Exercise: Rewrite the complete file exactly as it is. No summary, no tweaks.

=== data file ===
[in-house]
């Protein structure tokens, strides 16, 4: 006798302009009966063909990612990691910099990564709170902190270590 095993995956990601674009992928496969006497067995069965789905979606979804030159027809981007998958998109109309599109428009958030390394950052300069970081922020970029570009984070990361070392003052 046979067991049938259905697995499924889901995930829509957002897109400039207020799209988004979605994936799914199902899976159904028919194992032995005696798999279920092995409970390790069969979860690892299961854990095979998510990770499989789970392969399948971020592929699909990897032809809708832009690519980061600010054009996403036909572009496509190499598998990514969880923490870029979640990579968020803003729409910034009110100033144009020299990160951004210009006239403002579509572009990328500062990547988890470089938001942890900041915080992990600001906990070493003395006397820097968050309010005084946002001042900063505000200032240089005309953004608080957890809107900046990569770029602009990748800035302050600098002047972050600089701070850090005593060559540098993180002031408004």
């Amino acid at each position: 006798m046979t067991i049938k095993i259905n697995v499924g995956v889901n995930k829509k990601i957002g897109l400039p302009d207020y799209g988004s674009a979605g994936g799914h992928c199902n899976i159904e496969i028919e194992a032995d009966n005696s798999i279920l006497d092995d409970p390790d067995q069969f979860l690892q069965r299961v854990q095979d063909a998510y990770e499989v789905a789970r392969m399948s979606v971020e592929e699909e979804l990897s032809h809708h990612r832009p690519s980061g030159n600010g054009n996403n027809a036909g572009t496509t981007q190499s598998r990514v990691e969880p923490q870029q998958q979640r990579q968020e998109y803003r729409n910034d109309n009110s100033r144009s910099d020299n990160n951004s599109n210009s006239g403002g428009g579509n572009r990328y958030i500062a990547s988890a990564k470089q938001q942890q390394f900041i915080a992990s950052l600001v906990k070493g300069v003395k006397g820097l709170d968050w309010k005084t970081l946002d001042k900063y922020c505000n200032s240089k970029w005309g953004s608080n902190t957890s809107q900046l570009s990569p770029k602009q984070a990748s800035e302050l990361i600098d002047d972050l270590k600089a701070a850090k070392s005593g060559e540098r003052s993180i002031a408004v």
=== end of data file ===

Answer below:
[in-house]
């Protein structure tokens, strides 16, 4: 006798302009009966063909990612990691910099990564709170902190270590 095993995956990601674009992928496969006497067995069965789905979606979804030159027809981007998958998109109309599109428009958030390394950052300069970081922020970029570009984070990361070392003052 046979067991049938259905697995499924889901995930829509957002897109400039207020799209988004979605994936799914199902899976159904028919194992032995005696798999279920092995409970390790069969979860690892299961854990095979998510990770499989789970392969399948971020592929699909990897032809809708832009690519980061600010054009996403036909572009496509190499598998990514969880923490870029979640990579968020803003729409910034009110100033144009020299990160951004210009006239403002579509572009990328500062990547988890470089938001942890900041915080992990600001906990070493003395006397820097968050309010005084946002001042900063505000200032240089005309953004608080957890809107900046990569770029602009990748800035302050600098002047972050600089701070850090005593060559540098993180002031408004």
């Amino acid at each position: 006798m046979t067991i049938k095993i259905n697995v499924g995956v889901n995930k829509k990601i957002g897109l400039p302009d207020y799209g988004s674009a979605g994936g799914h992928c199902n899976i159904e496969i028919e194992a032995d009966n005696s798999i279920l006497d092995d409970p390790d067995q069969f979860l690892q069965r299961v854990q095979d063909a998510y990770e499989v789905a789970r392969m399948s979606v971020e592929e699909e979804l990897s032809h809708h990612r832009p690519s980061g030159n600010g054009n996403n027809a036909g572009t496509t981007q190499s598998r990514v990691e969880p923490q870029q998958q979640r990579q968020e998109y803003r729409n910034d109309n009110s100033r144009s910099d020299n990160n951004s599109n210009s006239g403002g428009g579509n572009r990328y958030i500062a990547s988890a990564k470089q938001q942890q390394f900041i915080a992990s950052l600001v906990k070493g300069v003395k006397g820097l709170d968050w309010k005084t970081l946002d001042k900063y922020c505000n200032s240089k970029w005309g953004s608080n902190t957890s809107q900046l570009s990569p770029k602009q984070a990748s800035e302050l990361i600098d002047d972050l270590k600089a701070a850090k070392s005593g060559e540098r003052s993180i002031a408004v």